The City of Cape Town recently received an award from the South African Institution of Civil Engineering (SAICE) for the rehabilitation of the Strand sea wall to protect Beach Road along the beachfront from windblown sand and frequent flooding.
The project was recognised for technical excellence in the marine and harbour category. This new sea wall was designed to withstand storms by deflecting water and sand, and to endure the impact of climate change for the next 30 years, the City said in a statement.
The SAICE annually recognises the most outstanding civil engineering achievements in the industry, by awarding projects which portray the art and science of civil engineering to the general public; and those which illustrate innovative solutions to challenging civil engineering problems.
“The refurbishment of the Strand sea wall is certainly one of the most innovative and impressive projects the City has delivered. Together with our partners, we were able to display the engineering creativity the construction design required. Apart from the critical protection of the beachfront, we have also upgraded the promenade and trading area to the benefit of all who live and work here,” said the City’s mayoral committee member for transport, Felicity Purchase.
Some of the criteria for this award included whether the project displayed unique features; how the impact on the environment were managed during the implementation thereof; and whether the project displayed engineering ingenuity.
The City has invested R103 million in the construction of the sea wall and upgrade of the promenade to date.
This formed part of the first phase of the City’s Strand Pavilion precinct upgrade project from the Strand Pavilion precinct to Da Gama Street. The remainder of the wall will be rehabilitated in future phases.
A multifaceted solution was needed to protect the coastal infrastructure, with due consideration made in the context of climate change and sea level rise; the impact construction would have on the beach aesthetics and pedestrian access; as well as the strict environmental management controls which needed to be implemented.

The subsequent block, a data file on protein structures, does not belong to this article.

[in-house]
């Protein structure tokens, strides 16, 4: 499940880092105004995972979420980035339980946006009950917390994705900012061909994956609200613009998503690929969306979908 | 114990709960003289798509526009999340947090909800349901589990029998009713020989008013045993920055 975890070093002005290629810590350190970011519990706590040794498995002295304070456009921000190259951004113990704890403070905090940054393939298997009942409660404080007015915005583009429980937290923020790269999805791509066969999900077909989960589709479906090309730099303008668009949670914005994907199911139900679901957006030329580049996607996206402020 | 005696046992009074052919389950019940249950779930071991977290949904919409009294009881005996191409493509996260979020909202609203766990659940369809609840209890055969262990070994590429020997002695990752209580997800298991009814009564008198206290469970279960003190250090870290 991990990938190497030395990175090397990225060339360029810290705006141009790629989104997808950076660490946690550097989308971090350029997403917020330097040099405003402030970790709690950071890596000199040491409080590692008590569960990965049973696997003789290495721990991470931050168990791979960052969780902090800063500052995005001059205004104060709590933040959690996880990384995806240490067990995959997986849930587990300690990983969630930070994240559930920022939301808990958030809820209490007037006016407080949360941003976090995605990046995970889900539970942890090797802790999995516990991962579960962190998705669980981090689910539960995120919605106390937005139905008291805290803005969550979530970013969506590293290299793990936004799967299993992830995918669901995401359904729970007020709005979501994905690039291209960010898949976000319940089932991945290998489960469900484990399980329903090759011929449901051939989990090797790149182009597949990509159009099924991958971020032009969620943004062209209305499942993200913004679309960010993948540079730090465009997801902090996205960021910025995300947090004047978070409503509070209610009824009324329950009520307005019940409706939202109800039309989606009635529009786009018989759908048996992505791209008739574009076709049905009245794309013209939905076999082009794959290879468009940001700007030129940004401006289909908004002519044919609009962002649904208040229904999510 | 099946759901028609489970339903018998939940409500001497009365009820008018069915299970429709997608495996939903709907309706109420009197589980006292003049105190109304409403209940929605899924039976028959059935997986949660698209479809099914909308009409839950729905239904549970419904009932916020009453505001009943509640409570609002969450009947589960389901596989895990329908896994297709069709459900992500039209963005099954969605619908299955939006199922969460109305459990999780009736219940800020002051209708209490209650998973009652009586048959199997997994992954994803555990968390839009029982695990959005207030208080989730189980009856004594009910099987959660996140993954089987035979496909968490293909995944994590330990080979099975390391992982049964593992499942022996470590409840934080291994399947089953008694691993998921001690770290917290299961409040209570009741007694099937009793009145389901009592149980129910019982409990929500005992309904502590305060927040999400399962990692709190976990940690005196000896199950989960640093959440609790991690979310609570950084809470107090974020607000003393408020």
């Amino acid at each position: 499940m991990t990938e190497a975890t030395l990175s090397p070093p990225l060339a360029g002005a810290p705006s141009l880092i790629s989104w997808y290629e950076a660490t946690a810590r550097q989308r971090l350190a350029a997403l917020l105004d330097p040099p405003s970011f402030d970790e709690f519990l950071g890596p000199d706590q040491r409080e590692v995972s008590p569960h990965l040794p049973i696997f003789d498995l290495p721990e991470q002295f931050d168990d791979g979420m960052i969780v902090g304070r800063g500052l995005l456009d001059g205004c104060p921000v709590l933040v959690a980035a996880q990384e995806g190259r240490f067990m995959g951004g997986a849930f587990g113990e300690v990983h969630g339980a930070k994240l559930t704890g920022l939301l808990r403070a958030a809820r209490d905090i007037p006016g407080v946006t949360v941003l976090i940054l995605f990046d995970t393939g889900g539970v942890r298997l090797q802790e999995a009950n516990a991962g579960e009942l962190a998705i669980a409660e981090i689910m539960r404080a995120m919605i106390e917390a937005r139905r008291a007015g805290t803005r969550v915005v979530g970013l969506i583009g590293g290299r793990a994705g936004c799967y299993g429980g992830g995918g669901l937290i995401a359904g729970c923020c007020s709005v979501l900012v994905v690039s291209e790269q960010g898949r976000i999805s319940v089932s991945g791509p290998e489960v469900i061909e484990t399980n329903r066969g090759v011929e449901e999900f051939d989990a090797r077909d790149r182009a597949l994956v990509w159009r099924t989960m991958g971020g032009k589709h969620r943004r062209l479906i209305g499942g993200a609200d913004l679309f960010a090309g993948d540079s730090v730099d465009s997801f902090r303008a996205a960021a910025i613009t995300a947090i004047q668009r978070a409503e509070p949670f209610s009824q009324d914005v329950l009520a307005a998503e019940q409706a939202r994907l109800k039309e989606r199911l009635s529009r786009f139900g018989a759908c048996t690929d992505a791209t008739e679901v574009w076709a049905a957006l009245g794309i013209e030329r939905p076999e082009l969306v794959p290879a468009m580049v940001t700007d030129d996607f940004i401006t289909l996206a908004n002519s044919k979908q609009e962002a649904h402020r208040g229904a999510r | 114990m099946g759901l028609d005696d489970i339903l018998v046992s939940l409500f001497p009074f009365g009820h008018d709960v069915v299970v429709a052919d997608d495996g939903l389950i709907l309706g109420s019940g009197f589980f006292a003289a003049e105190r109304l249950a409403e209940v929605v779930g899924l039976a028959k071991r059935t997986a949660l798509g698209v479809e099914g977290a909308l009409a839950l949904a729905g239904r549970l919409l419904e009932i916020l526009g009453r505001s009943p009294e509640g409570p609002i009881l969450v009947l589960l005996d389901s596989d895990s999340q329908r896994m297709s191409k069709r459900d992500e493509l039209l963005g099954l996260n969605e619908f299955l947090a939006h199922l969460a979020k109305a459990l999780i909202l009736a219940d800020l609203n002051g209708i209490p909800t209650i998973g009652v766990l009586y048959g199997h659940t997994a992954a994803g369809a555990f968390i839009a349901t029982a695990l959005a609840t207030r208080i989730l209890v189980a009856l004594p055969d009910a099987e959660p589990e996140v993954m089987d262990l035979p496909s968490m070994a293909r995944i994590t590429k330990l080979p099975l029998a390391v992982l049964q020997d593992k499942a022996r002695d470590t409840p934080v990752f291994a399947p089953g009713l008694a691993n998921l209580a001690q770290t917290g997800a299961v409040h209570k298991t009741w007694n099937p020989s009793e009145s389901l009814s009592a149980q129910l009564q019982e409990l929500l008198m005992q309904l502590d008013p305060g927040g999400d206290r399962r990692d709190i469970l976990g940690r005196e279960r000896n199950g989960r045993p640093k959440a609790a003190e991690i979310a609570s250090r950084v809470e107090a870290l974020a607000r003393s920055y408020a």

The sea wall had to be high enough to meet the overtopping design requirements, but also allow a reasonable line of sight of the sea for the public.
The refurbished sea wall consists of about 600 L-shaped precast concrete wall units. Each unit was placed onto a foundation designed to support the weight of the precast concrete units, between 14 and 16 tons each.
Furthermore, on the seaward side of the wall, the City placed gabion mattresses on the foundation to protect the wall units against erosion that may result from tidal action.
These gabion mattresses and concrete wall units are now covered with sand and only about 0.8 metres of the concrete wall is visible above the promenade level. The wall units were designed to accommodate a sea level rise of 50% of the projected 100-year forecast and can be removed and raised in a future extension of the wall height, if deemed necessary, due to climate change.
A five metre-wide promenade was also created along the seaward side of Beach Road, stretching from the Da Gama Street in the west to the Strand Pavilion precinct in the east.
The final design and layout of the wall units allowed for renewal and more formal placement of the market place, which initially consisted of ad hoc informal traders on the Beach Road sidewalk.
An example of a unique and economical solution the engineering team needed to implement during the construction phase was the use of beach sand in large sand bags in order to create the berms required to protect the excavation against the high tides and waves during construction.
Thereafter the sand in the berms was finally used to re-establish the beach level and backfill behind the sea-wall in order to preserve the beach sand as required.
“This precinct remains a great asset for the city. I’m happy to say that since we’ve completed phase one we have seen many more visitors to this precinct,” said Ms Purchase.